The Paramathabhanga is a work by the Sri Vaishnava Acharya Vedanta Desikan which refutes rival schools of Indian philosophy, both inside and outside of Hinduism. In this chapter of the Paramatha Bhanga, Vedanta Desikan refutes the Charvaka school, an atheistic school of Indian philosophy. Here is what he says to refute the Charvaka argument that the law of Karma makes no sense because an invisible effect cannot come from a visible cause:
If it be said that in case we accept the principle of adrishta, when there are visible ingredient, there should not be invisible effect (to which they give rise), (then we reply) since such is seen to be the case in the lives of Prahlada and Hanuman and others belonging to their kind, as also in the case of curses etc., it is acceptable to us also.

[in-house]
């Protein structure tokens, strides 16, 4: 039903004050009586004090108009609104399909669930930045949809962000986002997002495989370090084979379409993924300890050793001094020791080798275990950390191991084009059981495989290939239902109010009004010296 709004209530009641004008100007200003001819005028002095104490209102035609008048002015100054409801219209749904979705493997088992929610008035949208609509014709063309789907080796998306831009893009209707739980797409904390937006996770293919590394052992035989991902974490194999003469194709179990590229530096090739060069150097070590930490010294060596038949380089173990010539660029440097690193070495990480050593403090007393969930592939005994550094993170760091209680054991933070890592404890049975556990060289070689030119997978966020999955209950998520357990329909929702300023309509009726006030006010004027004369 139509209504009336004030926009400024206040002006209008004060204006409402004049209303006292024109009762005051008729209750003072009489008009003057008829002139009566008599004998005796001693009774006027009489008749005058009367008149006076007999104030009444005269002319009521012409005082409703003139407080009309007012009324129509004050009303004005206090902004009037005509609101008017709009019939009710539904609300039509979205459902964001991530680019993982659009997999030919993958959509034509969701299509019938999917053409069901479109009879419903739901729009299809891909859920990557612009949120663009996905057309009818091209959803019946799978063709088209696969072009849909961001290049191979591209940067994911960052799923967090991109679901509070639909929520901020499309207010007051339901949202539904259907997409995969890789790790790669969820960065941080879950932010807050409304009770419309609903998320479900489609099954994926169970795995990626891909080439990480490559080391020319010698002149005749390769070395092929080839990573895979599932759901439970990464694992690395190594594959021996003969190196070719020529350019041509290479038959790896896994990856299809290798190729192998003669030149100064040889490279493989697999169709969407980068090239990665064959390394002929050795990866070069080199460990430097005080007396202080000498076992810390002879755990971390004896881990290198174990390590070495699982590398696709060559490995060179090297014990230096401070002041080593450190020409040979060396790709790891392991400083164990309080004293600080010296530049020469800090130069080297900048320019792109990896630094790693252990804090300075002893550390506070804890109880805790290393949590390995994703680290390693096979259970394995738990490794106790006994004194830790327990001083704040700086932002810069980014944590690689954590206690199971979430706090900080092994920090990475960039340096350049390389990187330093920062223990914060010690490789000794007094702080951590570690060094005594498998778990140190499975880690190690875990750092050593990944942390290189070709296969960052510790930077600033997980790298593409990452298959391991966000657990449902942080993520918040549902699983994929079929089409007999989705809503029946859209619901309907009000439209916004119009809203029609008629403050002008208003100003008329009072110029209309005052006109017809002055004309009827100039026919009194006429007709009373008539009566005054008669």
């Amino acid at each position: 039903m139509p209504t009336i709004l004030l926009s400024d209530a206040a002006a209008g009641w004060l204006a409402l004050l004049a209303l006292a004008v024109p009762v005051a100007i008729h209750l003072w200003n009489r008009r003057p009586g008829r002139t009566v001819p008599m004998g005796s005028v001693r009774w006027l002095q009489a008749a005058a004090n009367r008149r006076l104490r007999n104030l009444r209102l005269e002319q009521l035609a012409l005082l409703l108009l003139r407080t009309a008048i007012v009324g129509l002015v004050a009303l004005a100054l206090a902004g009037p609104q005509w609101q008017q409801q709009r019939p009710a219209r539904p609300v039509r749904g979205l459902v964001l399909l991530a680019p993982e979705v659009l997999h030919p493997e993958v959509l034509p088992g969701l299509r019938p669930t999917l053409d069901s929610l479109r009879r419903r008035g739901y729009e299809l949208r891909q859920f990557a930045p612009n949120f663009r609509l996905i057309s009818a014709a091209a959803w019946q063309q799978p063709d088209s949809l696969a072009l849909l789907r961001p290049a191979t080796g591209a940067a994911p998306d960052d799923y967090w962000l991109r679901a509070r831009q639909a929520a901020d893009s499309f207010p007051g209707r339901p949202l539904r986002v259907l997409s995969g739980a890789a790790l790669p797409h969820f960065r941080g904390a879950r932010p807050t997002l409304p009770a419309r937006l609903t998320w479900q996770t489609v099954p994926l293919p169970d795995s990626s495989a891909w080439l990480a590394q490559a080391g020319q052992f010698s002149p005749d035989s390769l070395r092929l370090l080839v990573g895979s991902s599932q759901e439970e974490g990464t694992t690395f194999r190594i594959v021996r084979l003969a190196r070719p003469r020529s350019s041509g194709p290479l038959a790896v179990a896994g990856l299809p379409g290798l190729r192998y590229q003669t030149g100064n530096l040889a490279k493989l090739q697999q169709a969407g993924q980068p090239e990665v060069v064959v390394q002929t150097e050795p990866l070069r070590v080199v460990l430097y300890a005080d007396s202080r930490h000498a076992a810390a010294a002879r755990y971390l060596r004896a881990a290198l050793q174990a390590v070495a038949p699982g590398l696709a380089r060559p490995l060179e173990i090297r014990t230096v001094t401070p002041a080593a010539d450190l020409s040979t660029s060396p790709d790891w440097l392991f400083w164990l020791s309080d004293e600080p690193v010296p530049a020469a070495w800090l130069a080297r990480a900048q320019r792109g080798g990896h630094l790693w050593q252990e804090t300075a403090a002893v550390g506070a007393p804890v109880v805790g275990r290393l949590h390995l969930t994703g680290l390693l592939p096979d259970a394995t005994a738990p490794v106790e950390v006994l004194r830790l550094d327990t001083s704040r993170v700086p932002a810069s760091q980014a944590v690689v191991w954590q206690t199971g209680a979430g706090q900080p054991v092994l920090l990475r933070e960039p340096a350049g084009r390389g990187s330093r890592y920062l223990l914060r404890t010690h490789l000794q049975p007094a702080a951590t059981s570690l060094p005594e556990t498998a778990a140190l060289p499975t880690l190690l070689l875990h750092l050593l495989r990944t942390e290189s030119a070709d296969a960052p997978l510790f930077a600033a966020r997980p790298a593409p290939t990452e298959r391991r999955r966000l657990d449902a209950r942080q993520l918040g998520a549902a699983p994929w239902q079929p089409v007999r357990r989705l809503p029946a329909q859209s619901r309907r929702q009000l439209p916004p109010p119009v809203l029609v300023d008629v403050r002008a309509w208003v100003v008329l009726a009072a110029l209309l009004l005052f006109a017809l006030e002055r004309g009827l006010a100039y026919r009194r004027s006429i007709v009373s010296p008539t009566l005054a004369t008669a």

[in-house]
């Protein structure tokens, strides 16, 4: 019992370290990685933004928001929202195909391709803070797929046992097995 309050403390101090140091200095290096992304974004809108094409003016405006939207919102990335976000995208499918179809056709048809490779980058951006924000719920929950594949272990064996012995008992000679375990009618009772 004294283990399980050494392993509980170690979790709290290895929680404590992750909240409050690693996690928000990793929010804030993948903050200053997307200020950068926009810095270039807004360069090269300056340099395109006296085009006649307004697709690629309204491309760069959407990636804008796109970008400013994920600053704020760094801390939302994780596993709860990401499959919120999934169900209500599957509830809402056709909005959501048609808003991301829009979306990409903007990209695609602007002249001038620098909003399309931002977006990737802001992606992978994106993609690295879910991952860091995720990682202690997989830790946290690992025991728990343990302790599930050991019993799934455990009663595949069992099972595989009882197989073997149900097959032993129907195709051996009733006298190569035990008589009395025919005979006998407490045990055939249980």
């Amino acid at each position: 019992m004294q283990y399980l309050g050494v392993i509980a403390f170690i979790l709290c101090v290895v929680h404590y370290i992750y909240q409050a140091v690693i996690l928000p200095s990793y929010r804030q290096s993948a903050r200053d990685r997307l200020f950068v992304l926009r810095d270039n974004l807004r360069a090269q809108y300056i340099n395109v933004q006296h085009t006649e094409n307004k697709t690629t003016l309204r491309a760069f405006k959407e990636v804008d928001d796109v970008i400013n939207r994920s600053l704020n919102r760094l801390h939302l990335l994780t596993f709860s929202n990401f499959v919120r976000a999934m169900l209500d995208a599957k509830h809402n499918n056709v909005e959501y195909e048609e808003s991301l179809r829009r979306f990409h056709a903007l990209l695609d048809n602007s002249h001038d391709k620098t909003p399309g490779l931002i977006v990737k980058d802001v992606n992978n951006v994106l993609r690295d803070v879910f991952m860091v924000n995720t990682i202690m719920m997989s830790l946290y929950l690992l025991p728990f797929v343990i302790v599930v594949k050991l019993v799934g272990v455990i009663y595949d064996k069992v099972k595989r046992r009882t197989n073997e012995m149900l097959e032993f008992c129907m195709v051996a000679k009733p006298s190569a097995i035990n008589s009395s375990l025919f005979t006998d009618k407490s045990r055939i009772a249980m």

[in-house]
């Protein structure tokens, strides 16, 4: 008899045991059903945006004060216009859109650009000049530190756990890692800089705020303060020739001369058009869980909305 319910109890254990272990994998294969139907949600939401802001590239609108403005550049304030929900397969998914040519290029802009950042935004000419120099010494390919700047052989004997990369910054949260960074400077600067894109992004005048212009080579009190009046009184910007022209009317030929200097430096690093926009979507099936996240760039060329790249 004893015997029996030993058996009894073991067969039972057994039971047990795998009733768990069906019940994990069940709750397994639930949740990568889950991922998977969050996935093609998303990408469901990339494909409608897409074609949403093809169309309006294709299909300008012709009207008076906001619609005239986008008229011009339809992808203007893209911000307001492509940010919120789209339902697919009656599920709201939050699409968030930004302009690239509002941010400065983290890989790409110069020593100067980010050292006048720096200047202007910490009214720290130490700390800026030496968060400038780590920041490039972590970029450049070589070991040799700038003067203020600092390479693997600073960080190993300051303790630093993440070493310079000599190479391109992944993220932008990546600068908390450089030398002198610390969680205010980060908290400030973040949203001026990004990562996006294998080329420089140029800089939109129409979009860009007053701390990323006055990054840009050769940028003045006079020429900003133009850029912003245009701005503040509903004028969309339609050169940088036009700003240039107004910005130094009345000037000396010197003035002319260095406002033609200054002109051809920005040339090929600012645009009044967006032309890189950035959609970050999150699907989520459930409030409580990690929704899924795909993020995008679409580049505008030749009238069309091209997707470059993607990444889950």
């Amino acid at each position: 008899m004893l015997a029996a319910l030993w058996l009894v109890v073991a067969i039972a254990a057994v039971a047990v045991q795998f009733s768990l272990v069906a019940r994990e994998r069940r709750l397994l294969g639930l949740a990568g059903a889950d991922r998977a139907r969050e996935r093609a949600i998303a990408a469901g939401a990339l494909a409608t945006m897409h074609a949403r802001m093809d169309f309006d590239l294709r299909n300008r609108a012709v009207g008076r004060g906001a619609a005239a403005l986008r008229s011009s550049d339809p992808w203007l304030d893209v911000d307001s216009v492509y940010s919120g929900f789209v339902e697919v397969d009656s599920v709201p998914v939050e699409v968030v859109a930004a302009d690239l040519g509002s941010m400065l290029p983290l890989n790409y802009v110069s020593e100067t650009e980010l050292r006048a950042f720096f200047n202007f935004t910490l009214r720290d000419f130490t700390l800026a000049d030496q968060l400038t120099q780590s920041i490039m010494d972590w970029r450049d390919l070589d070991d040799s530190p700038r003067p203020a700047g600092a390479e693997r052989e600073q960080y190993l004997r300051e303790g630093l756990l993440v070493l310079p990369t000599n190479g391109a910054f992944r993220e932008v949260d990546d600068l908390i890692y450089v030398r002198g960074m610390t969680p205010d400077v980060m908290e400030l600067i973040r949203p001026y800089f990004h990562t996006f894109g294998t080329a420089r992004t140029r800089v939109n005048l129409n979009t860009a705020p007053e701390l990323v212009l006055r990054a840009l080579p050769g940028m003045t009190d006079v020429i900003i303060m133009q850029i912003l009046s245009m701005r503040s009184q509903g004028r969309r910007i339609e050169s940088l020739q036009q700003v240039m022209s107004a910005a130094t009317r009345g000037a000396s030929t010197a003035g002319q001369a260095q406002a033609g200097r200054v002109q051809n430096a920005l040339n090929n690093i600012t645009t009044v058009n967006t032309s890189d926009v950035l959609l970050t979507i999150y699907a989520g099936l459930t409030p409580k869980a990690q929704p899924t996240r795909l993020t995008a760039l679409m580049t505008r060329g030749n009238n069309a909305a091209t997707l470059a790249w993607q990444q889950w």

I'm interested in the part in bold. My question is, what does Vedanta Desikan mean by saying that invisible effects arising from visible causes are seen in the stories of Prahlada and Hanuman? Does he mean that their good deeds were rewarded? Is he referring to Vishnu's acts of saving Prahlada from Hiranyakashipu? And is he referring to Hanuman acquiring magical powers from Devas in his childhood?
Do any commentaries on the Paramathabhanga shed light on this?